Reader Bill Woodruff serendipitously encountered this curious word. A dictionary of a century ago defined it like this:
hippodrome, To conduct races, equestrian, pedestrian, or aquatic, or other contests, in which the result is prearranged by collusion between the managers and the contestants, in order to make gain through betting.
The Century Dictionary, Volume 4, 1895.
To confirm the validity of the dictionary’s definition, I offer this newspaper report in evidence:
Much interest was manifested in the races on Saturday, as it was expected that they would be real genuine contests of speed, instead of what they proved, some very poor hippodroming. ... The fraud was so palpable and barefaced that the only wonder was that the judges didn’t send them all to the stable, declare the pools off, and teach these fellows a lesson that would last them for some time.
Daily Sentinel (Fort Wayne, Indiana) 18. Sep. 1878.
The original hippodromes were chariot-racing circuits of classical Greece (the term is from hippos, horse, plus dromos, a race or course). The term was imported from France to Britain in the early nineteenth century for a related spectacle and was later applied in Britain to a theatre that offered a varied bill. Hippodromes, these days conventional theatres, survive in some British cities, notably London, Bristol and Birmingham.
Franconi’s Hippodrome. It was built of wood and brick with a canvas roof, seating 4000 patrons, and was modelled on the Hippodrome de l’Etoile in Paris. This picture, of the opening night, was published in the New York Illustrated News on 14 May 1853.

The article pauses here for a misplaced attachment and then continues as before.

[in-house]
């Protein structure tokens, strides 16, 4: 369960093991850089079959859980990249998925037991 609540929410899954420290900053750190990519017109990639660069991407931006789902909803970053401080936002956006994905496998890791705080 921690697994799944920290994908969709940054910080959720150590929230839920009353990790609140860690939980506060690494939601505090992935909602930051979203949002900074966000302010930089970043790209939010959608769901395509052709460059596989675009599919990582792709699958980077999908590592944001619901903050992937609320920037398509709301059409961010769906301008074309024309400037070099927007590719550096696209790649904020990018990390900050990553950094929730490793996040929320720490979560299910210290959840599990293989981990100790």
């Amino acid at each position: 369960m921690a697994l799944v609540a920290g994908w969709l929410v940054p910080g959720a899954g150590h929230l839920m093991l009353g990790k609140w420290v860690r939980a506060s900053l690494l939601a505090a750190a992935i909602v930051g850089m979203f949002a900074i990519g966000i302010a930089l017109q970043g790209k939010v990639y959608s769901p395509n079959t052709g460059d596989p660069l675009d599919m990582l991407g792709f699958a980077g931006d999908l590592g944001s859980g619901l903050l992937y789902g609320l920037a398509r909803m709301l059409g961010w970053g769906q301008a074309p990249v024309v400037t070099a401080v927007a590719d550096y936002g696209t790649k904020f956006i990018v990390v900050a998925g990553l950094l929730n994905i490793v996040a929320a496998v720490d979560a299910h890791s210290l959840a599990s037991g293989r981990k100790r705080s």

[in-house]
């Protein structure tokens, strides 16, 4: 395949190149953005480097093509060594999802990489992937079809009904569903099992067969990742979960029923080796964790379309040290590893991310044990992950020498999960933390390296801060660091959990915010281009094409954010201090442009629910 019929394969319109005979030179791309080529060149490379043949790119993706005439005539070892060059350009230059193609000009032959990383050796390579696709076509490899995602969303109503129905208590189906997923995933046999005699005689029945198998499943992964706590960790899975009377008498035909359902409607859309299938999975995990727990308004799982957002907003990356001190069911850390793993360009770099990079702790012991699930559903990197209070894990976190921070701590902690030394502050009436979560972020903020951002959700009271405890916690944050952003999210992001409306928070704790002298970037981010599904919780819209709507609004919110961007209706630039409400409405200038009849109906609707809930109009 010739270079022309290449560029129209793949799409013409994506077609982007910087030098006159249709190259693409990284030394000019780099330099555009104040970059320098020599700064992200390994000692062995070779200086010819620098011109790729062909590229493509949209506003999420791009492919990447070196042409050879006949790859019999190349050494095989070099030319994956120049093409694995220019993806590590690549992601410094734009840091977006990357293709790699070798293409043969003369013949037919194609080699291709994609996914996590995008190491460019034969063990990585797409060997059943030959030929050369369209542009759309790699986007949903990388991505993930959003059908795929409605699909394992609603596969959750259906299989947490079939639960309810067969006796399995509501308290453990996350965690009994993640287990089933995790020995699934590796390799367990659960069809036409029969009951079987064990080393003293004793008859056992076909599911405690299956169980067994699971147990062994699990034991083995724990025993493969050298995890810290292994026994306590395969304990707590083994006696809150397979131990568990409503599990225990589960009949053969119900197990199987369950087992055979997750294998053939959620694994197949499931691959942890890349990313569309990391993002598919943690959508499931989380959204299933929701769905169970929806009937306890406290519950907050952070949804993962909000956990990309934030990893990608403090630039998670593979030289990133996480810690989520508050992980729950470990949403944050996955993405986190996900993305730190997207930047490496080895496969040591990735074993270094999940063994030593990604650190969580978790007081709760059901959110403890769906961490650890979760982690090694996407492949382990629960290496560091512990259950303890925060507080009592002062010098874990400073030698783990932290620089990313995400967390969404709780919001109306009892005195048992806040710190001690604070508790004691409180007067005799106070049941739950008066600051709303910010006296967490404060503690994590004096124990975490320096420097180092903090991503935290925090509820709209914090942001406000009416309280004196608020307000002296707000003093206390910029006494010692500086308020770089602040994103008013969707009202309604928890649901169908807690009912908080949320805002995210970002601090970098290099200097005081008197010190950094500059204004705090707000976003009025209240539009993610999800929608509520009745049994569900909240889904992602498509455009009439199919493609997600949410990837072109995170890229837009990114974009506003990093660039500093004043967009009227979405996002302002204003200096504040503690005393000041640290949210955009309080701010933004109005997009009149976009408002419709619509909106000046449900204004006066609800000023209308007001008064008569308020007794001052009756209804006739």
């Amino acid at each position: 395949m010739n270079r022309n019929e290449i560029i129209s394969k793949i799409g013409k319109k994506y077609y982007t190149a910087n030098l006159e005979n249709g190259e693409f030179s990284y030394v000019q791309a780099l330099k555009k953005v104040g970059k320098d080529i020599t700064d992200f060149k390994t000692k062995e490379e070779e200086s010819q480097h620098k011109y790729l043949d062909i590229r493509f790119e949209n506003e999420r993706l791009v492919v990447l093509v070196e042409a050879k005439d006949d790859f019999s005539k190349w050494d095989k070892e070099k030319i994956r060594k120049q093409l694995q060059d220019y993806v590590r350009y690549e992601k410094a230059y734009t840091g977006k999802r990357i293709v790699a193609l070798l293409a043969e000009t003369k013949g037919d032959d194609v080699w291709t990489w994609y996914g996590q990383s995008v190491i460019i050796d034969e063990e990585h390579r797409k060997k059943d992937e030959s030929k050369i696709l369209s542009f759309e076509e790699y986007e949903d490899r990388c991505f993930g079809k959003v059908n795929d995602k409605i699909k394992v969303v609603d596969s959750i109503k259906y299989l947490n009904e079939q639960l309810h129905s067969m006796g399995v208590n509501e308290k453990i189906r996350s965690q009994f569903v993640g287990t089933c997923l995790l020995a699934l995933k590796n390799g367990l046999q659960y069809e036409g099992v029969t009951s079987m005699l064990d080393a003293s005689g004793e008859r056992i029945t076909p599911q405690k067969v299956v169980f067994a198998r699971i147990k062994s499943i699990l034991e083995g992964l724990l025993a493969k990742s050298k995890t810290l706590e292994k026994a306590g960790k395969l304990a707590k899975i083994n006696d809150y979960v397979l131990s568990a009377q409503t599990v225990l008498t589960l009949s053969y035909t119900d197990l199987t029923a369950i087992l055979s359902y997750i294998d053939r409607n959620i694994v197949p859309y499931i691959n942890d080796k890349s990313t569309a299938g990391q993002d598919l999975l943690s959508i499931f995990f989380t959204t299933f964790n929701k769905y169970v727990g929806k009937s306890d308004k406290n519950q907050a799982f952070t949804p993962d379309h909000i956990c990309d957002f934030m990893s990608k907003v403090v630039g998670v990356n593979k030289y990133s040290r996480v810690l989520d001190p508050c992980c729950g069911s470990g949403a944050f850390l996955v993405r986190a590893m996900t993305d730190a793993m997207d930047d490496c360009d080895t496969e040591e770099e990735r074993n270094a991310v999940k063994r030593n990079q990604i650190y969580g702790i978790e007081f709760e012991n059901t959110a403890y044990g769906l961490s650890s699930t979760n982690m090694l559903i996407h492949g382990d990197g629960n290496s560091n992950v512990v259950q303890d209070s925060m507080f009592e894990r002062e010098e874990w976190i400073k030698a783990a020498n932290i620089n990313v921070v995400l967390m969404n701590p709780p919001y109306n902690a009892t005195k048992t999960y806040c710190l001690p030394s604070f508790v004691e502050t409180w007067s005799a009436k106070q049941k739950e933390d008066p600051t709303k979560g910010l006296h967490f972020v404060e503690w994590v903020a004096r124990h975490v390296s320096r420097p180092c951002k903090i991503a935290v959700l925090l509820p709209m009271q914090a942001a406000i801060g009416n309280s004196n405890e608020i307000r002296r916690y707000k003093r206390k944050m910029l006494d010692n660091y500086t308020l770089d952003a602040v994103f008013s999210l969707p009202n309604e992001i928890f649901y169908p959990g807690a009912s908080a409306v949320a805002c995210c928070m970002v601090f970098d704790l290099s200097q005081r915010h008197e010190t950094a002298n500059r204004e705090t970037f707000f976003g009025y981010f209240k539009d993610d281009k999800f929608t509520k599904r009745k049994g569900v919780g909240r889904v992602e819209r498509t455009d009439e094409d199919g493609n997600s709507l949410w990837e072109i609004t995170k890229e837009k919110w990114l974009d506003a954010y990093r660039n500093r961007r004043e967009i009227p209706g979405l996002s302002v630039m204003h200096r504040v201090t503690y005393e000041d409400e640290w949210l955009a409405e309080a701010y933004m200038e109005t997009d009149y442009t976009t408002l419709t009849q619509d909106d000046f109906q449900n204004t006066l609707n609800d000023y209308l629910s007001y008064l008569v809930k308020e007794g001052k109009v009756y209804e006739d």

In America travelling entertainments from the middle of the century often advertised themselves grandly as hippodromes after the French model. An early example was Franconi’s Hippodrome, which ran in New York for two seasons in 1853 and 1854. Contemporary illustrations show that this featured indoor chariot races in a circuit similar to those of ancient Greece. The idea was taken up by travelling shows, which often advertised themselves as both circuses and hippodromes. Since the original circus was the Roman equivalent of the hippodrome, that sounds like an etymological tautology, but they were different entertainments. The circus rings featured the familiar animal acts, clowns and acrobats and were surrounded by a hippodrome track.
Since the races on these hippodromes were designed as entertainments rather than serious sporting contests, we may guess that who won and lost was supervised by the management to maximise the audience’s pleasure. When serious contests were fixed, it wasn’t a huge jump for people to call the practice hippodroming.
The first examples date from the 1860s. A direct link with horses was quickly lost, since even early examples refer to boxing, athletics and other sports. In the twentieth century, car and aeroplane racing were added. The term was still occasionally to be found as late as the 1970s.